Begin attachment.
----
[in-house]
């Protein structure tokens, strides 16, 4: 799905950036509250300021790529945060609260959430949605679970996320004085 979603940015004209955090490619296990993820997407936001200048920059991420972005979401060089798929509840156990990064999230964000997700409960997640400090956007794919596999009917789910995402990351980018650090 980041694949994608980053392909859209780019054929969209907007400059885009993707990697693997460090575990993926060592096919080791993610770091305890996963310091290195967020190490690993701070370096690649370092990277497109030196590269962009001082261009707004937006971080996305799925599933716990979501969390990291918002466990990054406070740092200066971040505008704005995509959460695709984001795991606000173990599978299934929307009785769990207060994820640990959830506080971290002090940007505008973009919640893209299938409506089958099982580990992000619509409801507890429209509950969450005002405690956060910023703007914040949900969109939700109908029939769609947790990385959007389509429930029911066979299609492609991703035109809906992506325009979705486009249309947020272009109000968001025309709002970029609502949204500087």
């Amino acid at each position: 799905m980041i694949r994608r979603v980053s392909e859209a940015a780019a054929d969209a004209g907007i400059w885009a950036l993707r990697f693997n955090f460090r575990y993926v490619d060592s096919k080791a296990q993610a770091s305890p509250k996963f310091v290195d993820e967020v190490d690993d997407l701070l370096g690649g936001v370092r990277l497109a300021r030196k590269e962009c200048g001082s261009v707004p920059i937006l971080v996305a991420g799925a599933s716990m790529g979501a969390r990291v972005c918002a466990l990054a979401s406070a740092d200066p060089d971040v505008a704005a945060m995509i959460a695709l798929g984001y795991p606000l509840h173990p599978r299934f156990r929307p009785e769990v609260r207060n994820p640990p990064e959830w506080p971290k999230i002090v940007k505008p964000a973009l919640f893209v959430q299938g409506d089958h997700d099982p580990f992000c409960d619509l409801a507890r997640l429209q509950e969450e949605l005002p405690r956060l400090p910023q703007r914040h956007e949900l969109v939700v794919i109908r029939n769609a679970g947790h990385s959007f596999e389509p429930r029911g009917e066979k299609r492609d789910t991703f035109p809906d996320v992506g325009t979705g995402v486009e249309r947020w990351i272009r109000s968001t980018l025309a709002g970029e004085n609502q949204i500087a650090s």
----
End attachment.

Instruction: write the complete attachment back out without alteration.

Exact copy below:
[in-house]
């Protein structure tokens, strides 16, 4: 799905950036509250300021790529945060609260959430949605679970996320004085 979603940015004209955090490619296990993820997407936001200048920059991420972005979401060089798929509840156990990064999230964000997700409960997640400090956007794919596999009917789910995402990351980018650090 980041694949994608980053392909859209780019054929969209907007400059885009993707990697693997460090575990993926060592096919080791993610770091305890996963310091290195967020190490690993701070370096690649370092990277497109030196590269962009001082261009707004937006971080996305799925599933716990979501969390990291918002466990990054406070740092200066971040505008704005995509959460695709984001795991606000173990599978299934929307009785769990207060994820640990959830506080971290002090940007505008973009919640893209299938409506089958099982580990992000619509409801507890429209509950969450005002405690956060910023703007914040949900969109939700109908029939769609947790990385959007389509429930029911066979299609492609991703035109809906992506325009979705486009249309947020272009109000968001025309709002970029609502949204500087």
């Amino acid at each position: 799905m980041i694949r994608r979603v980053s392909e859209a940015a780019a054929d969209a004209g907007i400059w885009a950036l993707r990697f693997n955090f460090r575990y993926v490619d060592s096919k080791a296990q993610a770091s305890p509250k996963f310091v290195d993820e967020v190490d690993d997407l701070l370096g690649g936001v370092r990277l497109a300021r030196k590269e962009c200048g001082s261009v707004p920059i937006l971080v996305a991420g799925a599933s716990m790529g979501a969390r990291v972005c918002a466990l990054a979401s406070a740092d200066p060089d971040v505008a704005a945060m995509i959460a695709l798929g984001y795991p606000l509840h173990p599978r299934f156990r929307p009785e769990v609260r207060n994820p640990p990064e959830w506080p971290k999230i002090v940007k505008p964000a973009l919640f893209v959430q299938g409506d089958h997700d099982p580990f992000c409960d619509l409801a507890r997640l429209q509950e969450e949605l005002p405690r956060l400090p910023q703007r914040h956007e949900l969109v939700v794919i109908r029939n769609a679970g947790h990385s959007f596999e389509p429930r029911g009917e066979k299609r492609d789910t991703f035109p809906d996320v992506g325009t979705g995402v486009e249309r947020w990351i272009r109000s968001t980018l025309a709002g970029e004085n609502q949204i500087a650090s």